Monthly Credit Market Report: October 2005

Submitted by Rich Toscano on October 28, 2005 - 4:49pm
You may recall from last month's credit market report that I was expecting ARM rates to rise. But even I didn't think they'd head so high, so fast. Read on for a look at the chart that should (but probably doesn't) have the real estate bulls seriously concerned.

Short-Term Rates

Without further ado, let's look at that chart:

I cannot emphasize the import of this chart enough. If ARM rates keep rising, or even stay at their current levels, then San Diego's 10-year real estate party is over.

Why do ARM rates matter so much? Because 80% of all San Diego home purchases are made using ARMs instead of fixed-rate mortgages. Since July, the monthly payment on a given ARM loan amount has risen over 8%. Put another way, any ARM-using homebuyer who has an upper limit to how much he can pay each month just saw his potential home price limit decline by 8%. There is no question that this will put downward pressure on prices in the months to come.

Higher rates may be offset to some degree if people start getting more "teaser rate" loans, which have lower initial payments in exchange for extra-high payments down the road. However, this option is becoming more difficult as lenders shy away from riskier loans (as discussed last month) and the federal government begins to more heavily regulate non-standard mortgages.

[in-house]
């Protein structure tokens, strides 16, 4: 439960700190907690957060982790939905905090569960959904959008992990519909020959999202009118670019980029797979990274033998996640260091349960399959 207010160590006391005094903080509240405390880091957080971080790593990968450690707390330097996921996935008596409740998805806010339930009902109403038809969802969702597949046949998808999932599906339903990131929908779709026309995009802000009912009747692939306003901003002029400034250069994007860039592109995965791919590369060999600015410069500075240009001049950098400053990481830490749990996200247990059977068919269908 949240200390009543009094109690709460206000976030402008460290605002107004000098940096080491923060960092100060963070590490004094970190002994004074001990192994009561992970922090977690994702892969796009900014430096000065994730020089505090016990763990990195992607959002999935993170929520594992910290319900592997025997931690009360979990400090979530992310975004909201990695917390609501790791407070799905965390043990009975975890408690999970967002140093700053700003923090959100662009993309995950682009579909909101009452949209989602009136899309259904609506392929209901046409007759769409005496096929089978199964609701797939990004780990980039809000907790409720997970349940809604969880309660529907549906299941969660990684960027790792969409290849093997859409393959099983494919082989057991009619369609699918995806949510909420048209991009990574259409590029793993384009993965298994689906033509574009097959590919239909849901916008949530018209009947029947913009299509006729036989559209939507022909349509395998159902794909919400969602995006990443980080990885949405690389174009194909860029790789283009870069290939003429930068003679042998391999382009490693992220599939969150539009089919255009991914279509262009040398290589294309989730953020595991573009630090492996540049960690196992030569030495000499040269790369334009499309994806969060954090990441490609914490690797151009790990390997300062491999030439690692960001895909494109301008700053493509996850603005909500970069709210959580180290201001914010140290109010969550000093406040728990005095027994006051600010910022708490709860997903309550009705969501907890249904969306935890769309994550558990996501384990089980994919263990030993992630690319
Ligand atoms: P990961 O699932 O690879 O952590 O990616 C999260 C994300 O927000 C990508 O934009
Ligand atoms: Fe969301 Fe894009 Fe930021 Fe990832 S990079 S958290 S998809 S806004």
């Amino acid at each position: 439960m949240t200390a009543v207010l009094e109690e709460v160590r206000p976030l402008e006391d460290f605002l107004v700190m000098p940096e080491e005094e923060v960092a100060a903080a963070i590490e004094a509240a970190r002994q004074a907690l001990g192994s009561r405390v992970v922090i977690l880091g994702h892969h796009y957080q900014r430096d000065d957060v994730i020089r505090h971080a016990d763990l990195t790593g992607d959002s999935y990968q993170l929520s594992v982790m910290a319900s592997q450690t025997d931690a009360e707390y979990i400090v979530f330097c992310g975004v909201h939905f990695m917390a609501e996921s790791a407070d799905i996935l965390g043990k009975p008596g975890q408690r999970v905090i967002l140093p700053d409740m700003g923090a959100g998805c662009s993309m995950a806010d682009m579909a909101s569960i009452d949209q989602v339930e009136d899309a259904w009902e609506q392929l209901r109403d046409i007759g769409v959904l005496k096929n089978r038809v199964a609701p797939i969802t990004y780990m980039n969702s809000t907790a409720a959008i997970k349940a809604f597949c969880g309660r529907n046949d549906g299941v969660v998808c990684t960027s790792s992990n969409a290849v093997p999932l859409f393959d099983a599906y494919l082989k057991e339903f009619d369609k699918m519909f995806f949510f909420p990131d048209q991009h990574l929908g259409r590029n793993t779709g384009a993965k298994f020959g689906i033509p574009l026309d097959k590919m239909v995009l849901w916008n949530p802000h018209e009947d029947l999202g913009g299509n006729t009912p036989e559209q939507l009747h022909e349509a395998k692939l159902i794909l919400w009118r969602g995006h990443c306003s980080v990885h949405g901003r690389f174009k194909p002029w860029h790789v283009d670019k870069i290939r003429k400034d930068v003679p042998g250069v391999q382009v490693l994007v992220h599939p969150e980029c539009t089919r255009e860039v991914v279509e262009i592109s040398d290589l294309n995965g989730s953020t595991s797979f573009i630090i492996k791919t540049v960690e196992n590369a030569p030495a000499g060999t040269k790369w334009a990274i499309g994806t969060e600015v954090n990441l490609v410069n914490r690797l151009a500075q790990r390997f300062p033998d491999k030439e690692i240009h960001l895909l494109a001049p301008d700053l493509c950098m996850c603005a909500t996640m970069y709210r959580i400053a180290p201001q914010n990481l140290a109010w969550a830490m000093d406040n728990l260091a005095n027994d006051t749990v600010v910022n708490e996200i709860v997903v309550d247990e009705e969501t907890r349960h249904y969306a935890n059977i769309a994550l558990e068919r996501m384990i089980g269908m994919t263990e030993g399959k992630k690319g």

This is all just the beginning. Down the road, many existing ARM-holders will find their rates adjusting significantly upwards and be unable to keep up. When people start defaulting, lenders will really tighten their standards—and that's when the market will go to hell in a handbasket. We aren't there yet, but with a year of home price flatness and a jump in ARM rates, the dominoes have already begun to fall.

Long-Term Rates

Fixed mortgage rates are at a high for the year and thus far have showed no signs of slowing their rise.

Fixed rates are less relevant to the San Diego housing market since only 20% of San Diegans employ them. But to the extent that they matter, they aren't helping either.


With affordability at 9% (meaning that only the top 9% of income earners can "afford" the median-priced home), San Diego prices are largely held aloft by E-Z credit. Well, credit just became a lot less E-Z. Unless rates miraculously start dropping again, it's pretty much downhill from here for San Diego home prices.

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